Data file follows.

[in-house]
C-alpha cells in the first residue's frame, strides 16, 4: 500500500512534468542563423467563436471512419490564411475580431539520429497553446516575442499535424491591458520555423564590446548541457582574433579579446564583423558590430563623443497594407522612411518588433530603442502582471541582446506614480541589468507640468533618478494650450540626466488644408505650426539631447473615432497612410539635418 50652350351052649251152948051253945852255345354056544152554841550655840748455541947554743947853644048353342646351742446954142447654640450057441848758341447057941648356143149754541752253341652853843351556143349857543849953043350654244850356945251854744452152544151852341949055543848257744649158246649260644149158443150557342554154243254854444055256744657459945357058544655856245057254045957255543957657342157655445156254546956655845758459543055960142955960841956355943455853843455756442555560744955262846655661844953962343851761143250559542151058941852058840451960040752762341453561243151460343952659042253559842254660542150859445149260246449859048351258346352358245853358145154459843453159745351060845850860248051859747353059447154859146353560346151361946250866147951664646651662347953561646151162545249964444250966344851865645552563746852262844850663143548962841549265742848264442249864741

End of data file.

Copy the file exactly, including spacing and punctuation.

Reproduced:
[in-house]
C-alpha cells in the first residue's frame, strides 16, 4: 500500500512534468542563423467563436471512419490564411475580431539520429497553446516575442499535424491591458520555423564590446548541457582574433579579446564583423558590430563623443497594407522612411518588433530603442502582471541582446506614480541589468507640468533618478494650450540626466488644408505650426539631447473615432497612410539635418 50652350351052649251152948051253945852255345354056544152554841550655840748455541947554743947853644048353342646351742446954142447654640450057441848758341447057941648356143149754541752253341652853843351556143349857543849953043350654244850356945251854744452152544151852341949055543848257744649158246649260644149158443150557342554154243254854444055256744657459945357058544655856245057254045957255543957657342157655445156254546956655845758459543055960142955960841956355943455853843455756442555560744955262846655661844953962343851761143250559542151058941852058840451960040752762341453561243151460343952659042253559842254660542150859445149260246449859048351258346352358245853358145154459843453159745351060845850860248051859747353059447154859146353560346151361946250866147951664646651662347953561646151162545249964444250966344851865645552563746852262844850663143548962841549265742848264442249864741